Remember all those years you spent honing your drawing skills so you could beat your folks at Pictionary? Turns out that may just be handy when you or your client with aphasia are stuck trying to get a word out.
This study by Hung & Ostergren suggests that if you’re working with persons with aphasia (PWA) on naming, you may see more success if they draw the item instead of write it.
In the study, 15 PWA, ranging in age from 44 to 81 years, were given the same set of 30 black and white pictured items to name on three different days under three different conditions:
naming the picture without strategies (confrontation naming; CN)
naming the picture with a drawing strategy (DN)
naming the picture with a writing strategy (WN)
The authors found that regardless of the type of aphasia, the quality of the drawing, or one’s ability to recognize the item, a PWA was more likely to name an item when they were drawing its image versus writing its name. So even a participant with non-fluent aphasia produced target words more accurately when they were drawing it.
But there are some caveats: Not surprisingly, the authors found that the severity of aphasia affected one’s ability to name an item. Compared to persons with mild aphasia, persons with moderate or severe aphasia were more likely to benefit from this strategy of drawing as a facilitative technique for retrieving a word. For persons with mild aphasia with preserved or relatively strong writing skills, writing was as much a strength as drawing when it came to word retrieval.
Why is drawing a more effective route to word retrieval compared to writing? The authors speculate that the act of drawing promotes deeper semantic processing of the key features of the item. Drawing therefore activates the semantic network more strongly compared to writing. Unlike drawing, writing heavily relies on the left hemisphere and linguistic systems. Writing also increases the cognitive–linguistic demands for word-retrieval. There is a growing body of evidence that supports the use of drawing as a more effective solution to word retrieval compared to writing. In fact, Hung & Ostergren (2019) replicated the findings of Farias and colleagues who used fMRI data to explore the neural effects of drawing, (2006).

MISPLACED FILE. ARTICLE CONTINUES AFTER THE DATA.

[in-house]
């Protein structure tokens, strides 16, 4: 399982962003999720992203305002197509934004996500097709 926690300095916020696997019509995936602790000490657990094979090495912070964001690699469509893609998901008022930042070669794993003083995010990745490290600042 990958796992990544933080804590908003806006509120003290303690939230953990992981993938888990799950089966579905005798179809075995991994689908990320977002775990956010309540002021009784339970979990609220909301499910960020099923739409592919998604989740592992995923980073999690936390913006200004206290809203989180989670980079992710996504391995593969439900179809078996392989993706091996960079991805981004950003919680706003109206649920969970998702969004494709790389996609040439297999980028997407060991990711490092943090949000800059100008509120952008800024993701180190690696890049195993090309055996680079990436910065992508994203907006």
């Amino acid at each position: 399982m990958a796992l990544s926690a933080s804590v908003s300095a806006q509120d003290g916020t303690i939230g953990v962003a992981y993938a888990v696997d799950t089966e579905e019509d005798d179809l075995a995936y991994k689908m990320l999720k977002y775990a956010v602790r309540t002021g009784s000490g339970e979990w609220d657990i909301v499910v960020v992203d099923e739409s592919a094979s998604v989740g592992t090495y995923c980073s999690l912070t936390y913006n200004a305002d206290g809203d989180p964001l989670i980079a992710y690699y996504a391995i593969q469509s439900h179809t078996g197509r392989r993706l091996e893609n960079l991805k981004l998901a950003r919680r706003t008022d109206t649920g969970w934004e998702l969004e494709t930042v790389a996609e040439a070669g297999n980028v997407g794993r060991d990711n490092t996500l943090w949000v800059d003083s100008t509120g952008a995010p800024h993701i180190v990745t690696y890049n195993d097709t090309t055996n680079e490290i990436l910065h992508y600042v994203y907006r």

Another rationale proposed by the authors is that drawing activates cerebral hemispheres bilaterally, thereby stimulating the semantic network more strongly for retrieval. The authors “draw” upon previous research to support their hypothesis that drawing activates both hemispheres to facilitate recall of key visual features and mental images associated with the item.
What does this mean for clinical practice? Perhaps we need to start incorporating assessment of drawing skills as part of our evaluation routine. One such tool under study is the Drawing Assessment Protocol. In terms of intervention, consider including drawing in your semantic feature analysis routine. Looking for stimuli ideas? Hung and Ostergren (2019) used line drawings from the Reading Comprehension Battery for Aphasia– 2nd Edition.